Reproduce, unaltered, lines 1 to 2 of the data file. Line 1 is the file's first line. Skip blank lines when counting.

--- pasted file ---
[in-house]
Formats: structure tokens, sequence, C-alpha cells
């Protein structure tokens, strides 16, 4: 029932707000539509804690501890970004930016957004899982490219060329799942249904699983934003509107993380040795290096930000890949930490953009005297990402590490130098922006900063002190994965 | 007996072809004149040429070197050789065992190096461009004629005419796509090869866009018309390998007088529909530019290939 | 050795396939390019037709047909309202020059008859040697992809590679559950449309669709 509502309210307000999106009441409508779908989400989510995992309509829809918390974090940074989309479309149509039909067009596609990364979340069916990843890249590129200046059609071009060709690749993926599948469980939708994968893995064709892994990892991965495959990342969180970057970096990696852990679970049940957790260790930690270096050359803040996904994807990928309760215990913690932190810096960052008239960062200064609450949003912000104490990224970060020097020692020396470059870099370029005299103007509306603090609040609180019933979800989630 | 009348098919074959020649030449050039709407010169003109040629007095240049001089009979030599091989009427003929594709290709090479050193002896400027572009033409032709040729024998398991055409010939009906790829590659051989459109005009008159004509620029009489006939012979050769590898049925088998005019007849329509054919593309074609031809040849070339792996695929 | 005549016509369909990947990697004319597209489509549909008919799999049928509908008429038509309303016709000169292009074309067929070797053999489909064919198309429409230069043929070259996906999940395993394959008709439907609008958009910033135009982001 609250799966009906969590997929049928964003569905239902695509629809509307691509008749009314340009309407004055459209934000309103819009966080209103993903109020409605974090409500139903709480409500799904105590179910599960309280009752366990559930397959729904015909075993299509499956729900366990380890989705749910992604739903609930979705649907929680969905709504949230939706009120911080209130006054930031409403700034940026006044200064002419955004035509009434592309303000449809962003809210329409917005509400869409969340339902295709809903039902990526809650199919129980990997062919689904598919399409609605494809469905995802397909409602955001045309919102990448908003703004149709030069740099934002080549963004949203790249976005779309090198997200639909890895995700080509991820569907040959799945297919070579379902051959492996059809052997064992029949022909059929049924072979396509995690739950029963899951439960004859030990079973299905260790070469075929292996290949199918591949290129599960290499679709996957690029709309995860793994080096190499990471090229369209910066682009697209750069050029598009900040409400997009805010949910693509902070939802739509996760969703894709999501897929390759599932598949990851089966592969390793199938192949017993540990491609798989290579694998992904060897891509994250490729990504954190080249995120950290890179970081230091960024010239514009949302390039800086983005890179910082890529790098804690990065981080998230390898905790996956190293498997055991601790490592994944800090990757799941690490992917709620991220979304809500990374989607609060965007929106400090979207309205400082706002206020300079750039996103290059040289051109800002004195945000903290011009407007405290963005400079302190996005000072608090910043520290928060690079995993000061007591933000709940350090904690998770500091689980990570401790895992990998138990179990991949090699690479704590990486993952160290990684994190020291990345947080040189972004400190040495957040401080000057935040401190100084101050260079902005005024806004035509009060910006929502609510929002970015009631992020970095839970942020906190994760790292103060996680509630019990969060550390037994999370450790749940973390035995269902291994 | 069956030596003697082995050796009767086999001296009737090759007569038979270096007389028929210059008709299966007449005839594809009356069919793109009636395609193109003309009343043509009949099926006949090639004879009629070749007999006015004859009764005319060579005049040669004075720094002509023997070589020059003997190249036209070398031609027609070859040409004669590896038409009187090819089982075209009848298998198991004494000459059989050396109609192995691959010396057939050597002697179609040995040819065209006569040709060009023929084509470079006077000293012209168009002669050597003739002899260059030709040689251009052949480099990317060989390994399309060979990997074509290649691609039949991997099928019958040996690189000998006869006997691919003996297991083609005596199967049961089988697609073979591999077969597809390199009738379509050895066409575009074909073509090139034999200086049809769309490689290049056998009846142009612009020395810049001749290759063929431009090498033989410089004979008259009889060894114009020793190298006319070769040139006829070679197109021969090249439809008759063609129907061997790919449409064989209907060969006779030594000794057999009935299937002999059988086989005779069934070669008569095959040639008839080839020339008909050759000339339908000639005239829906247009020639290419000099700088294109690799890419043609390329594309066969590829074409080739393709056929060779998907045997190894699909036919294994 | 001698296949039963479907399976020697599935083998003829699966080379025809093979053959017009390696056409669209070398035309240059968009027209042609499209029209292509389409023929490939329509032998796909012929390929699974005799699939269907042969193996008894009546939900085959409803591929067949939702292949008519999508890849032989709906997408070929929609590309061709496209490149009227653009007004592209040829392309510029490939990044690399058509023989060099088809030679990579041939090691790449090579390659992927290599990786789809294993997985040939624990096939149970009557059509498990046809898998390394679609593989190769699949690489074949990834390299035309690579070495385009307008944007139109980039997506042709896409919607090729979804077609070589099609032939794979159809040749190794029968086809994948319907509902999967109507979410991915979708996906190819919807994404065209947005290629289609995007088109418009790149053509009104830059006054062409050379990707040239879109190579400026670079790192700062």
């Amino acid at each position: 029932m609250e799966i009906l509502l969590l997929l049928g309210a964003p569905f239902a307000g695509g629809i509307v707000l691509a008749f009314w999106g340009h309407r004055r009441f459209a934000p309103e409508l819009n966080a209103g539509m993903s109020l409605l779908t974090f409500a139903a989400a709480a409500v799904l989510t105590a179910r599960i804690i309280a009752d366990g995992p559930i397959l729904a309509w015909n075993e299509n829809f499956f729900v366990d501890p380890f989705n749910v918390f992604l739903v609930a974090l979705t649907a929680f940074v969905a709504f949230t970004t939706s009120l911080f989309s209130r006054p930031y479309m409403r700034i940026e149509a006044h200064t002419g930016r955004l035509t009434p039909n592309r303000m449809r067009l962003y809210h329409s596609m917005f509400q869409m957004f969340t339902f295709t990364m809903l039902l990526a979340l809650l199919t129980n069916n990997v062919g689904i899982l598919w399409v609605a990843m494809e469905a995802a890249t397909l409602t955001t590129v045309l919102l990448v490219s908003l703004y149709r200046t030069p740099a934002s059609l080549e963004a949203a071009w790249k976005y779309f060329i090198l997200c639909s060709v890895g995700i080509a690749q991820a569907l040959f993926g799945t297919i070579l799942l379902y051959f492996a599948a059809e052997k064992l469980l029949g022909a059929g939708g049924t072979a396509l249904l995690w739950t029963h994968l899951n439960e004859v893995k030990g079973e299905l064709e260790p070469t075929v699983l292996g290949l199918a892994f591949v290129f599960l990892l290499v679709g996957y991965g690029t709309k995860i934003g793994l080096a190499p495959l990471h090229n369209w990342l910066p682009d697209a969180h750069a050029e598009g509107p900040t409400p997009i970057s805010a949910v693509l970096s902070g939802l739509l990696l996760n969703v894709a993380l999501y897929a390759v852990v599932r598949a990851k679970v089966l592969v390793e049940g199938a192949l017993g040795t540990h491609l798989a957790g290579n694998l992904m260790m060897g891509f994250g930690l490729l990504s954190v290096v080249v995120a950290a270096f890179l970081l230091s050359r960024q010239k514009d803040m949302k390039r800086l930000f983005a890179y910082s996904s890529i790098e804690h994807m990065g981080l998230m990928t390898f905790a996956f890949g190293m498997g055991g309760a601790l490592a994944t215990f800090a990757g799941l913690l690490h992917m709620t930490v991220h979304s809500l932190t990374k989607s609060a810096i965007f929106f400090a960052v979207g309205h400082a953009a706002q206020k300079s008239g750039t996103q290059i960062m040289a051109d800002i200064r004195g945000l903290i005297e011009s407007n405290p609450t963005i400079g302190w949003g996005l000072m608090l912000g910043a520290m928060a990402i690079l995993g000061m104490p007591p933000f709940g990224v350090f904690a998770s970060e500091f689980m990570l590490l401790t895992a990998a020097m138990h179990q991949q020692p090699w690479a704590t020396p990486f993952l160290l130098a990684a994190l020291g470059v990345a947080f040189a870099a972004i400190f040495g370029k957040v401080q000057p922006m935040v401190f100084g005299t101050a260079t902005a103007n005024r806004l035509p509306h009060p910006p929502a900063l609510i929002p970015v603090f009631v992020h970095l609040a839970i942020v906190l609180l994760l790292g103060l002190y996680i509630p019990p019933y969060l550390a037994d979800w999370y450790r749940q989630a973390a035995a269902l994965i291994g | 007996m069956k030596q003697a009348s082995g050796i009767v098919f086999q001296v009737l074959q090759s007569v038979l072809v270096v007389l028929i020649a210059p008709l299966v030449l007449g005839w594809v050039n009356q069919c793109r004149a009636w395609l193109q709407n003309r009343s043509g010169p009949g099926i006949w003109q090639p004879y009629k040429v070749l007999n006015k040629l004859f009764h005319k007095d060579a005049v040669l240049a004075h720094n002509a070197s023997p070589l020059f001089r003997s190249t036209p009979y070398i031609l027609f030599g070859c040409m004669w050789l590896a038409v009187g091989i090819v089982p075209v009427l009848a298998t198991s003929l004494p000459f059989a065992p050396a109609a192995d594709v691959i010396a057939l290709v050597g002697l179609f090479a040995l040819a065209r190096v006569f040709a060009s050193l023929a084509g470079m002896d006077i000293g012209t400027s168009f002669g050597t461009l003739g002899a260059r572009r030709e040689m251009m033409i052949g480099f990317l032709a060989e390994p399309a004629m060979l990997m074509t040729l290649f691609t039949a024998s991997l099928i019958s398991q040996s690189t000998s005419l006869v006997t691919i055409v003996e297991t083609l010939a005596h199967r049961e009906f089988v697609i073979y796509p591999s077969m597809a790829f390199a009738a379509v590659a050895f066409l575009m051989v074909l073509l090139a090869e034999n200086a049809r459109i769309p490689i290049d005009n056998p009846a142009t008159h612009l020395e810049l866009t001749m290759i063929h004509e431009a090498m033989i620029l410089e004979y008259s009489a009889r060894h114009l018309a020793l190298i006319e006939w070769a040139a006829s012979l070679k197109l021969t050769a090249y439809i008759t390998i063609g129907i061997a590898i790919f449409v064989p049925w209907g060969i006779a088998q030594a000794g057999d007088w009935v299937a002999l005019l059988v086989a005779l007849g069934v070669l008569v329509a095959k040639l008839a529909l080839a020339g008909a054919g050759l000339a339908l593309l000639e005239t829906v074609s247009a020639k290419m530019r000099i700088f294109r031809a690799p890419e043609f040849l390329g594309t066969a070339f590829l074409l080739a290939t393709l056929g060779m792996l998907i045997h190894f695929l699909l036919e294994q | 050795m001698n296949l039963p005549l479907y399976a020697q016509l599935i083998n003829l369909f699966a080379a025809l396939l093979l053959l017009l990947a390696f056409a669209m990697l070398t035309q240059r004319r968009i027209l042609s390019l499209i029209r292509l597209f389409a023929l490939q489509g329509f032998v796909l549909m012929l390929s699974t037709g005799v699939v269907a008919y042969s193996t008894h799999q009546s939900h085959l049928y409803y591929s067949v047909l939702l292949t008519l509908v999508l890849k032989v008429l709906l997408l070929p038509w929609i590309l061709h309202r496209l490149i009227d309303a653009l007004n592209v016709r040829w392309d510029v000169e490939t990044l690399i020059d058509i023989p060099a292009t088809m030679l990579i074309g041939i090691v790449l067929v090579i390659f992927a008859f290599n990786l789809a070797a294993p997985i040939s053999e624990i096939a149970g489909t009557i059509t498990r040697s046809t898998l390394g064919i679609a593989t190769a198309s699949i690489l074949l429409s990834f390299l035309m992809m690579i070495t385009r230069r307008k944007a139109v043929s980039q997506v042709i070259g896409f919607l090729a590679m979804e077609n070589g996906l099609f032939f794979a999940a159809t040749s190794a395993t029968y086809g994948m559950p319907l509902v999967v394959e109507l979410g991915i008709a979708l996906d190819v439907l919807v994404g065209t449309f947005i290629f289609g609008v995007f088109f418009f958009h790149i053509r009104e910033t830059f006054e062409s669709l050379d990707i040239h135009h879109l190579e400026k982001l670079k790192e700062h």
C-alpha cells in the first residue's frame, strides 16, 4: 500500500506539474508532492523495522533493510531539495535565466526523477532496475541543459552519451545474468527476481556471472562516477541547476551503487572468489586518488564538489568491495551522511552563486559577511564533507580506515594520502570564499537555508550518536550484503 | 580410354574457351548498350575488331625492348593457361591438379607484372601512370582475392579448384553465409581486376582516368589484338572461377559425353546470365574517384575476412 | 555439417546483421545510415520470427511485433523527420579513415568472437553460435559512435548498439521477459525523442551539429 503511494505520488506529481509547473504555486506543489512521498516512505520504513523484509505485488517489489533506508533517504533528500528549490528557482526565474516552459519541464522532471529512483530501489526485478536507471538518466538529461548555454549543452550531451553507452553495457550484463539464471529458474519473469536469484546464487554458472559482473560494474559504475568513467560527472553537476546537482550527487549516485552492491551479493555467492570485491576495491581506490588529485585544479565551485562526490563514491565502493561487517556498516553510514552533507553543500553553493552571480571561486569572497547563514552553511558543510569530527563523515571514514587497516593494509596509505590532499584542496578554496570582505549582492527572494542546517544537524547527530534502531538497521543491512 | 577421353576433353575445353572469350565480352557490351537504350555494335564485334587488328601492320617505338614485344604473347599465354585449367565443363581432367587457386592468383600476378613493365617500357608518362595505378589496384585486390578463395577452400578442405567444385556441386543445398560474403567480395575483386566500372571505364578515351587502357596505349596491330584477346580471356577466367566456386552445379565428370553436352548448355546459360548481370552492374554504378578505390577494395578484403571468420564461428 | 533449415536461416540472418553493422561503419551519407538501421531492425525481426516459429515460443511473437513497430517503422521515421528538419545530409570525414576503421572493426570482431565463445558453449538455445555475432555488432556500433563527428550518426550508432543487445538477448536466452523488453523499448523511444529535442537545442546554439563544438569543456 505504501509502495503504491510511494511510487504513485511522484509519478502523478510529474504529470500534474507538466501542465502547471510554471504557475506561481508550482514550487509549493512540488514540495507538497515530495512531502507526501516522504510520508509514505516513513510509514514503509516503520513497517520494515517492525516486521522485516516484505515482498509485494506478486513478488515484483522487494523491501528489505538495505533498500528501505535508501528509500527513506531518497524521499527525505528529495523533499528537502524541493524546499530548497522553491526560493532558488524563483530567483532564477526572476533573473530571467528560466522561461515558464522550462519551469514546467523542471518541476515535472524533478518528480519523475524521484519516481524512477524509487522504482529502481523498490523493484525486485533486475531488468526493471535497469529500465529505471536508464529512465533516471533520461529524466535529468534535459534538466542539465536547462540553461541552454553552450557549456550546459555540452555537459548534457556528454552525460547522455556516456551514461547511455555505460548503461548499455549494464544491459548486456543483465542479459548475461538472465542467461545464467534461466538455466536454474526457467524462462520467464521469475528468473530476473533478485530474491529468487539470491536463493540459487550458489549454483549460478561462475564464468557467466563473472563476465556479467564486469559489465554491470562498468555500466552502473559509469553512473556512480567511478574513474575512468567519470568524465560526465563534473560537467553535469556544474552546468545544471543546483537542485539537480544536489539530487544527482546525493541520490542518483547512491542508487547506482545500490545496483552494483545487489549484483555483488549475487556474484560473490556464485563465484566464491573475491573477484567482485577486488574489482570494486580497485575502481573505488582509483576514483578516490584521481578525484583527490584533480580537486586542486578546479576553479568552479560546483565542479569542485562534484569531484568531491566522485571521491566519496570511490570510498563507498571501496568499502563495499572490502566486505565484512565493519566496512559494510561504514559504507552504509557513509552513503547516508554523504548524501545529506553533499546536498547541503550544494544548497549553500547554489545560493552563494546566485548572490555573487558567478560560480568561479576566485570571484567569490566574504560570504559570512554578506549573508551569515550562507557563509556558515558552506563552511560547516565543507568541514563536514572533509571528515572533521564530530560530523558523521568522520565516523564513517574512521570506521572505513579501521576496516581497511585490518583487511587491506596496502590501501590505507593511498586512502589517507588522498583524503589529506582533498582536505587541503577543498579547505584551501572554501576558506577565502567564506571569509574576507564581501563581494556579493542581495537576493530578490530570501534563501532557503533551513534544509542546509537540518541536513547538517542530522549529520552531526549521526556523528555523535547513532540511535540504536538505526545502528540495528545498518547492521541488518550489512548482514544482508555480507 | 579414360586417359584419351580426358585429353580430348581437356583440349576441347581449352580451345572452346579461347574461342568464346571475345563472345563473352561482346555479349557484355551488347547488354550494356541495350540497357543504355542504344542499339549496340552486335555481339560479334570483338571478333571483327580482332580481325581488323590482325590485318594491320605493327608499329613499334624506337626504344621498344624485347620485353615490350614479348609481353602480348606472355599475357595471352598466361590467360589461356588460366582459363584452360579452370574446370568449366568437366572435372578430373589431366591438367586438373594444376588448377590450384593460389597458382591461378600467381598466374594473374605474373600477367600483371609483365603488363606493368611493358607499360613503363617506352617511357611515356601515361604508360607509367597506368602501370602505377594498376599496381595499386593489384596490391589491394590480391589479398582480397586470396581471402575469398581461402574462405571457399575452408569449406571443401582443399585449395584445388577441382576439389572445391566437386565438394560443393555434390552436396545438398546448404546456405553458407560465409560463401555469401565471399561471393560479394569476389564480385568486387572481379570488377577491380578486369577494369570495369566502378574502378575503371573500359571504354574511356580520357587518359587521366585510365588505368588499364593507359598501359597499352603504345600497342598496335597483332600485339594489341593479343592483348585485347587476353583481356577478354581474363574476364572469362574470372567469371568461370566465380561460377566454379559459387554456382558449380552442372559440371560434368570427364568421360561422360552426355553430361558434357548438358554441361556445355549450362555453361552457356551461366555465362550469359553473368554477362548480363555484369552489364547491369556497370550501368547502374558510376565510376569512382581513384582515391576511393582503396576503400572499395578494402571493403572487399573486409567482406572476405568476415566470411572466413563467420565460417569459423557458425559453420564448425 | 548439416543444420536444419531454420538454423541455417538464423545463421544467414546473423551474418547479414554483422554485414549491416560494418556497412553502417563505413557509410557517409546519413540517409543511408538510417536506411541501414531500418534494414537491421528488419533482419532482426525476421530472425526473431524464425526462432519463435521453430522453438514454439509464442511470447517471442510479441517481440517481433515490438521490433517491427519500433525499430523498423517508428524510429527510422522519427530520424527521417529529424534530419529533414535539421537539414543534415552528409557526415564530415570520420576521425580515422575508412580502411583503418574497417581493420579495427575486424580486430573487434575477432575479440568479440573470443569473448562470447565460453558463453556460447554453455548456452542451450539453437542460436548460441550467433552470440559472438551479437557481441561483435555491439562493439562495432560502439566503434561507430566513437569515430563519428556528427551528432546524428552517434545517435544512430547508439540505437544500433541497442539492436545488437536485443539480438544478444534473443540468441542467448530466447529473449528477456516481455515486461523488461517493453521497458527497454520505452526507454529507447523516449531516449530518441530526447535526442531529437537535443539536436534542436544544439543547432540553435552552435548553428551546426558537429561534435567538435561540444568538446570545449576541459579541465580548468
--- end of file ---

[in-house]
Formats: structure tokens, sequence, C-alpha cells